Last week, I talked about the joy felt when wars ended (see https://cskjar.com/2019/02/i-sound-like-my-granddad/). I spent last week visiting my parents. By coincidence, my dad told me about his experience when World War II ended when he was 10. I think his story is a great addition to last week’s blog.
Japan surrendered in August 1945, a week after the atomic bombs were dropped on Hiroshima and Nagasaki. That was peanut-hoeing time in central Texas where Dad grew up. He, a brother, an uncle, and his grandpa were in the fields hoeing when his grandmother came running out of the house whooping and hollering and waving her apron. They didn’t couldn’t imagine what could cause her to act that way. When she got nearer, she shouted out the news. The enemy had surrendered, and the war was over.
His uncle threw his hoe high into the air and shouted, “C’mon, we’re going to town to celebrate!” Ignoring the bellowing from their grandpa to get back to work, the three boys took off for the house. They ran inside and grabbed their town clothes. Their grandma said she’d take care of their grandpa and not to stay out too late. Running out to the old pickup, they jumped in before their grandpa could stop them.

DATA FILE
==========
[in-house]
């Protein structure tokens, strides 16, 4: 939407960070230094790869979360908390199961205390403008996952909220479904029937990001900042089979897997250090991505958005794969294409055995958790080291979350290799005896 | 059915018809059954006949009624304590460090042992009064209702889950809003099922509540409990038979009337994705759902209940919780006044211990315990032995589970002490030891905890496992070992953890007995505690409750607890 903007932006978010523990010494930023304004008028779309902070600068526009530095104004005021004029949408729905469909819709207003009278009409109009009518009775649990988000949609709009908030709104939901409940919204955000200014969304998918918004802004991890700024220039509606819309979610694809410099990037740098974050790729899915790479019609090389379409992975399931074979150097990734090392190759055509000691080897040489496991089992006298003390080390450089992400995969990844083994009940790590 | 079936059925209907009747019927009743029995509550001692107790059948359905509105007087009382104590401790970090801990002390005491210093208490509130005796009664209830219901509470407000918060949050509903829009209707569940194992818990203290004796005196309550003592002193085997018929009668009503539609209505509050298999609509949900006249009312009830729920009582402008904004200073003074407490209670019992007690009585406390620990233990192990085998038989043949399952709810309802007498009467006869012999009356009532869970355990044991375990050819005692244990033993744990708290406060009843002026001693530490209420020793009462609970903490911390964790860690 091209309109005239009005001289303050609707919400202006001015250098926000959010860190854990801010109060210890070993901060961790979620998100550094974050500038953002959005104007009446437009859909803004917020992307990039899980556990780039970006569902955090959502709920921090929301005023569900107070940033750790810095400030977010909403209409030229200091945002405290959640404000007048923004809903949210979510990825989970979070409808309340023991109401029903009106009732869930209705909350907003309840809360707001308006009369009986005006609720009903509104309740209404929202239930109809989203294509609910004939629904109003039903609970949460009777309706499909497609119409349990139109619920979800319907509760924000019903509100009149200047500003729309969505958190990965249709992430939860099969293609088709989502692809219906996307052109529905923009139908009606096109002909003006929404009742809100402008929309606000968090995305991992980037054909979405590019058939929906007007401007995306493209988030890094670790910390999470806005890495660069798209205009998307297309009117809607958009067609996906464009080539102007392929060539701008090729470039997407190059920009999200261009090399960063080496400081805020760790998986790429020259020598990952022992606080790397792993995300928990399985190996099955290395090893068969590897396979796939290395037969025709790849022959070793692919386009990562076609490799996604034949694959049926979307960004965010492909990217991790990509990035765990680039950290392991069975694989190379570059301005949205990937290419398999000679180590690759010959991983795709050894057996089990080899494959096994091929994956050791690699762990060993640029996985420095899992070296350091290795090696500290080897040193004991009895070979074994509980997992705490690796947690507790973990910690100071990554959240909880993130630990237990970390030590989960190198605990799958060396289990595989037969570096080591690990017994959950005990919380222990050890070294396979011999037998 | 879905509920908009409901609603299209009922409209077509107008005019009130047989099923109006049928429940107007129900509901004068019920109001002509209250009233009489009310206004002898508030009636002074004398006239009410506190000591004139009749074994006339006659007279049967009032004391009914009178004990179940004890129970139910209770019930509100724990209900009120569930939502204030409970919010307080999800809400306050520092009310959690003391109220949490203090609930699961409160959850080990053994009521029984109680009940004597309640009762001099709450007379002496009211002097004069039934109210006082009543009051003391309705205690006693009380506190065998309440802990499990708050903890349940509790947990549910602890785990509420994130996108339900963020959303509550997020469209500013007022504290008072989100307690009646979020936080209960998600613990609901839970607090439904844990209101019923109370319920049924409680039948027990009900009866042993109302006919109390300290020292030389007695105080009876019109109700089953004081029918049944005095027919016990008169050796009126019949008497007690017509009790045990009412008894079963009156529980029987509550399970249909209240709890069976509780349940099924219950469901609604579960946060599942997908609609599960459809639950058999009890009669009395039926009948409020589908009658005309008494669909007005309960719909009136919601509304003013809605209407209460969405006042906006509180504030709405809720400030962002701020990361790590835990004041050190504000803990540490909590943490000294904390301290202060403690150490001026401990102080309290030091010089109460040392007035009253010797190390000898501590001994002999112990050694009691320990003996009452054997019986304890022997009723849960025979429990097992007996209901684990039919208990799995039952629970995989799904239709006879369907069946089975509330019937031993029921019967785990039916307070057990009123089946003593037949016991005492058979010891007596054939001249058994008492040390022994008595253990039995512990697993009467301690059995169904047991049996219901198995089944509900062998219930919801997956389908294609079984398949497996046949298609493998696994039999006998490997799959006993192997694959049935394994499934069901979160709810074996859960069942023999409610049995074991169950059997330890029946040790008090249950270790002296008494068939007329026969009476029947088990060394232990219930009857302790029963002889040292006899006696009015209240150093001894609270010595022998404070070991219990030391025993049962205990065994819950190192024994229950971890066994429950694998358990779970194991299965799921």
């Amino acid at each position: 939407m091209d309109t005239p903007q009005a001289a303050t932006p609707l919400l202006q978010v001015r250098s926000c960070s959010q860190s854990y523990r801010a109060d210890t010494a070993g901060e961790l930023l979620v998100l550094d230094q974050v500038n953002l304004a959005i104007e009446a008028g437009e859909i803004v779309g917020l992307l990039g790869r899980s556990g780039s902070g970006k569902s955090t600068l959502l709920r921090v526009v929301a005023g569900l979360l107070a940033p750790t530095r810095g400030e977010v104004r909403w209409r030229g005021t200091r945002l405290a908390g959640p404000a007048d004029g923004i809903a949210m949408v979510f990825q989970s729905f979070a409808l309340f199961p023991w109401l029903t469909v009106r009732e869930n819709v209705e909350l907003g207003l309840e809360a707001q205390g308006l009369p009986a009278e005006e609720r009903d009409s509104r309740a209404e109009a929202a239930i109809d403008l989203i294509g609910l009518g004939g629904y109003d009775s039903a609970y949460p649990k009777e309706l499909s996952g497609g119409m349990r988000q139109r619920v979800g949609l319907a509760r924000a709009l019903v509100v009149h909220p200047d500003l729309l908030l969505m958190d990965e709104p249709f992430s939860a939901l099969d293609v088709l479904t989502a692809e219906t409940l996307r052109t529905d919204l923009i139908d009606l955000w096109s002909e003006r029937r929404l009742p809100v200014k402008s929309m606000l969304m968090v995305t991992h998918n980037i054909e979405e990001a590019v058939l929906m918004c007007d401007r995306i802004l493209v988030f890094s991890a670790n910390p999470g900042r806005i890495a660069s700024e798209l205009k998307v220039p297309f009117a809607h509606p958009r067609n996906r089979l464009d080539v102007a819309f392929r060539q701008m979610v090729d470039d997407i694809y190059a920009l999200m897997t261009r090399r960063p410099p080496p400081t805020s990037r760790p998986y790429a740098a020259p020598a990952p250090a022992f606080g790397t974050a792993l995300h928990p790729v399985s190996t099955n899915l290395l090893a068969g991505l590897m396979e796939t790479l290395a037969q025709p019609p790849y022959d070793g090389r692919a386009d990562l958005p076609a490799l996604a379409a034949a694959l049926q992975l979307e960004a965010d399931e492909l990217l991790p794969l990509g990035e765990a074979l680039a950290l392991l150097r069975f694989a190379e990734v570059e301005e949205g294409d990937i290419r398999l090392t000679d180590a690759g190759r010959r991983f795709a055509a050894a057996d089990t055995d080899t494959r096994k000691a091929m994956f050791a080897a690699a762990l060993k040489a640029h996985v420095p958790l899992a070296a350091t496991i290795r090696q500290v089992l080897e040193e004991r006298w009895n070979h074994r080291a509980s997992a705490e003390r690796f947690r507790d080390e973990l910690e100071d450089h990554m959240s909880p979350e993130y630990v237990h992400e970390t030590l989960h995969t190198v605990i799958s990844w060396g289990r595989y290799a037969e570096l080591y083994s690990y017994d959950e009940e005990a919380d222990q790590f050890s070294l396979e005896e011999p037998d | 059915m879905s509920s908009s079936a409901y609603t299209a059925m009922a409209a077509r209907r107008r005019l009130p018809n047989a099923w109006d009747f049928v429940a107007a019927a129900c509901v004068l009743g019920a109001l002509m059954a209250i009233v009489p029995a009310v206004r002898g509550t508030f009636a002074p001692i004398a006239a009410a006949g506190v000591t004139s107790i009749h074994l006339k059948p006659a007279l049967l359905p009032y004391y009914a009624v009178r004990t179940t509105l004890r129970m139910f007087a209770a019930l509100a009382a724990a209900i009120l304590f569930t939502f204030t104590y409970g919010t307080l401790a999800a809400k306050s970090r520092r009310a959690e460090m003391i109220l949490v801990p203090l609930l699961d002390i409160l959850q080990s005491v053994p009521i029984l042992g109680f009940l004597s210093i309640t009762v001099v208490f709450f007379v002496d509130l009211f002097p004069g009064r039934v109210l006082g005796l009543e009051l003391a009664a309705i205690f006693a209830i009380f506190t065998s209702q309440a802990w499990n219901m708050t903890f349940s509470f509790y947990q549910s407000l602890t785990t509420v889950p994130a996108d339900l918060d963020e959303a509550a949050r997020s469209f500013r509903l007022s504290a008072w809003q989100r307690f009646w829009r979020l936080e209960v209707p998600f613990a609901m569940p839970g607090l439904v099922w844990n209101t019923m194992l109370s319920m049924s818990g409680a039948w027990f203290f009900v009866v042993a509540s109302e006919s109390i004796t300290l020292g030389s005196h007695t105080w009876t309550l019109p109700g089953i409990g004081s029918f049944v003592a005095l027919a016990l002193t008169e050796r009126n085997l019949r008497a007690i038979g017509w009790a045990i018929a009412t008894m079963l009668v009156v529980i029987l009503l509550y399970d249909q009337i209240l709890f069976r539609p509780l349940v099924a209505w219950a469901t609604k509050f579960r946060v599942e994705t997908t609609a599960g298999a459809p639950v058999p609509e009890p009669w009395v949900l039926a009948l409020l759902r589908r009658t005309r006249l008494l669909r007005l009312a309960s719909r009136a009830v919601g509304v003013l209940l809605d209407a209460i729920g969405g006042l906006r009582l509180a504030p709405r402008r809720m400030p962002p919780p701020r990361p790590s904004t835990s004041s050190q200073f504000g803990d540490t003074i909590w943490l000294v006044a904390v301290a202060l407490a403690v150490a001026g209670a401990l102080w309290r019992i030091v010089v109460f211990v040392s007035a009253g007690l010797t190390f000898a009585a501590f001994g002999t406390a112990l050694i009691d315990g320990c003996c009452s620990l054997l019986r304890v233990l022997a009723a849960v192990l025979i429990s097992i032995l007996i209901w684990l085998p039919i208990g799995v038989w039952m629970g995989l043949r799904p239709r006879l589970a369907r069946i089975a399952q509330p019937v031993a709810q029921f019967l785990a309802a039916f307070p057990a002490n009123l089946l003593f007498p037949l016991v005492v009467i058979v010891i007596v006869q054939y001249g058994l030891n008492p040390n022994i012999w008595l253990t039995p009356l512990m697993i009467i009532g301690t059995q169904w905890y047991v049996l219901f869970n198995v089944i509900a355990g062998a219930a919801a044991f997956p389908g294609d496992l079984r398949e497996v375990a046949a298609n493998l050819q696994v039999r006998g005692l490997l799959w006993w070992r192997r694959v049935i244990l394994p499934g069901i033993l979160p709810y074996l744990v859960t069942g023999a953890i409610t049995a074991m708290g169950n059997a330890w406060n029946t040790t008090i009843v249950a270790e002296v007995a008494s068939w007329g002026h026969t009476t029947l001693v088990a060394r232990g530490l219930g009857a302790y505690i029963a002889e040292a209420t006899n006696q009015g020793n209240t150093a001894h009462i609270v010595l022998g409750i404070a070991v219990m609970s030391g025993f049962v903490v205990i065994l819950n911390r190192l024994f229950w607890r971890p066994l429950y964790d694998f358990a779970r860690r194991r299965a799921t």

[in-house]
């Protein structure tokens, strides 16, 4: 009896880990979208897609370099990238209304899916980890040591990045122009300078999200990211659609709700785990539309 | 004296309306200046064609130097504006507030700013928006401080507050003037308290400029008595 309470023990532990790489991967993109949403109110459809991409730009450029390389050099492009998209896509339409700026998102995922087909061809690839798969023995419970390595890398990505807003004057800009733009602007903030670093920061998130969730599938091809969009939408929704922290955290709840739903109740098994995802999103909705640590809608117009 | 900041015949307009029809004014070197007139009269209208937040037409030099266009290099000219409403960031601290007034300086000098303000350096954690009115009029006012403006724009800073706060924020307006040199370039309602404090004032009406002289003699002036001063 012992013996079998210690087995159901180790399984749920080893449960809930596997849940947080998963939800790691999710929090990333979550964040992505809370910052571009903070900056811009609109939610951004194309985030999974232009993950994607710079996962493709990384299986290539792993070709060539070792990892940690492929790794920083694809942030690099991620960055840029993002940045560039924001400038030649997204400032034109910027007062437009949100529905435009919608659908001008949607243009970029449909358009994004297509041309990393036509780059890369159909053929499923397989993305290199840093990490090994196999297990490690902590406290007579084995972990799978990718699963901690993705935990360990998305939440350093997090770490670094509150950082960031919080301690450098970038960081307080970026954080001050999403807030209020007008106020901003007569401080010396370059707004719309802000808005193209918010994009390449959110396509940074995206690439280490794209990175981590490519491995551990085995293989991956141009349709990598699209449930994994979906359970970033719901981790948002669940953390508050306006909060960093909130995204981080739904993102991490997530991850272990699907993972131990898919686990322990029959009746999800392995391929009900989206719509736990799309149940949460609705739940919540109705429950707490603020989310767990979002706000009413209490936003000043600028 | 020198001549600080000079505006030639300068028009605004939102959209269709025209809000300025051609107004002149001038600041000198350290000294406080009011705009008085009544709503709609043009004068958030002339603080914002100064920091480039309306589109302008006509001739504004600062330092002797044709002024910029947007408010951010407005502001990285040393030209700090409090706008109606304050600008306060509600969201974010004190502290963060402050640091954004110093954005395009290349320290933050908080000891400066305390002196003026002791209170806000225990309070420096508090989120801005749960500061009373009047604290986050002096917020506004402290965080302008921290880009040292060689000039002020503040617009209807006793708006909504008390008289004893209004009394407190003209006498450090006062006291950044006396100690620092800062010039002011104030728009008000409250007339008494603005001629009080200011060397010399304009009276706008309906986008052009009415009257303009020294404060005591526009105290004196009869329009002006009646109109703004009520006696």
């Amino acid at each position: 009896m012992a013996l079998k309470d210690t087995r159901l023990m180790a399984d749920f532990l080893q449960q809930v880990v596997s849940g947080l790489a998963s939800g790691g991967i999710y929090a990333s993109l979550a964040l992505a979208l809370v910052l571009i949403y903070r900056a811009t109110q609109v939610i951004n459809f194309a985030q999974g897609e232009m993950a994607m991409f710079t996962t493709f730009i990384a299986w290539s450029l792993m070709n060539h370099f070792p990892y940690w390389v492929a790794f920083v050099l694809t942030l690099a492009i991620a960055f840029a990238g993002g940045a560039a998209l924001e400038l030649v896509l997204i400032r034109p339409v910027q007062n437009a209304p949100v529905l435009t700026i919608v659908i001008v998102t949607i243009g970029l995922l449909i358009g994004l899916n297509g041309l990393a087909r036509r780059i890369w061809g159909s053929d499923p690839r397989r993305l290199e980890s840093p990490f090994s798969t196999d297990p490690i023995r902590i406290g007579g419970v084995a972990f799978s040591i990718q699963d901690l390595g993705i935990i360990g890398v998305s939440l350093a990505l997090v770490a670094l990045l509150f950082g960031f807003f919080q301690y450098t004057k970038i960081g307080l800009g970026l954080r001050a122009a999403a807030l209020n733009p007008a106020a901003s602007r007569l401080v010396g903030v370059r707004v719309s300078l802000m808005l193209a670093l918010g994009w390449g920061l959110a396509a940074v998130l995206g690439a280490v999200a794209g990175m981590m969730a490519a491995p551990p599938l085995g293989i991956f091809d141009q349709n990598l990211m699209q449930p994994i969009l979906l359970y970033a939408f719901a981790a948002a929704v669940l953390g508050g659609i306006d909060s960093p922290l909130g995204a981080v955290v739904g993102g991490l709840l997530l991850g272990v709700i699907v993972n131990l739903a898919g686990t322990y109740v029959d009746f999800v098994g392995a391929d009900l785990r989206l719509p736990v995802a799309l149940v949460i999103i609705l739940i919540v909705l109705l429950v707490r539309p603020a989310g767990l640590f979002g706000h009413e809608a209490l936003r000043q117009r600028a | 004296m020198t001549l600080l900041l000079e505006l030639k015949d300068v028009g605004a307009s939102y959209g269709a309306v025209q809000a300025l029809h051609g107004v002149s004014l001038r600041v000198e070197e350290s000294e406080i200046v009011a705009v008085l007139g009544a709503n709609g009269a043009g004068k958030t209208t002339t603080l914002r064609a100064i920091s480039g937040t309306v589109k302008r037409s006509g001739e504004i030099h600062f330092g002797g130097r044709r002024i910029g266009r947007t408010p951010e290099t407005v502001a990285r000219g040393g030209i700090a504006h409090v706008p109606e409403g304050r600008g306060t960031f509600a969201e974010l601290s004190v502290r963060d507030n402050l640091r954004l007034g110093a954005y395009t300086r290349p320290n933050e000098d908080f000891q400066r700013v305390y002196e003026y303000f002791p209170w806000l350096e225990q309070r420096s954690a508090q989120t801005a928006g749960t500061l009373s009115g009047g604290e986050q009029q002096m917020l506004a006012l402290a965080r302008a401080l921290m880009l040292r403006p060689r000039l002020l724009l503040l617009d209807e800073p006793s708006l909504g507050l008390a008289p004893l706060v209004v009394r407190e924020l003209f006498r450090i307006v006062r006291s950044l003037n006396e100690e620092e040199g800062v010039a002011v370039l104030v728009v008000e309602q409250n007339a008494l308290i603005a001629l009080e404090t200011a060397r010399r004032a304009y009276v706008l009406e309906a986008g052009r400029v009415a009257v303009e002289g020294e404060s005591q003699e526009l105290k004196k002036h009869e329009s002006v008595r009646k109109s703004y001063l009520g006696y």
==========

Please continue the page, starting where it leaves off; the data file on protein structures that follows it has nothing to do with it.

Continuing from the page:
Down the road at a low-water crossing, they bathed away the farm dirt and dressed up in their best clothes. The town was full of people dancing in the streets and rejoicing at the end of the war. Everyone honked their horns. The boys joined in the celebrations for a while.
By happenstance, each one had a quarter in his pocket, earned by working for a neighbor. They went to the confectionary store and bought ice cream cones, then paid a dime to go to the movies. My dad can’t remember what movie they saw, and he can’t understand why they’d spend that afternoon at the picture show. After working in the fields on an August day in central Texas, it was probably the best place to get cool and relax.
We didn’t rejoice much after the Viet Nam war ended. America was so divided over it that while happy it was over, most people wanted to forget about it. I’m glad over time we’ve paid homage to those who fought and died there. They did their duty and came home to a hostility. I hope no soldiers ever have to go through that again.
It’s been a long time since America had something to dance in the streets about, but the end of a war is not something to wish for. That implies we must go to war first. Maybe we can dance in the streets if and when the wars in the Middle East end after ISIS and the Taliban surrender. That may be too much to imagine or hope for, but it would certainly be a reason to rejoice.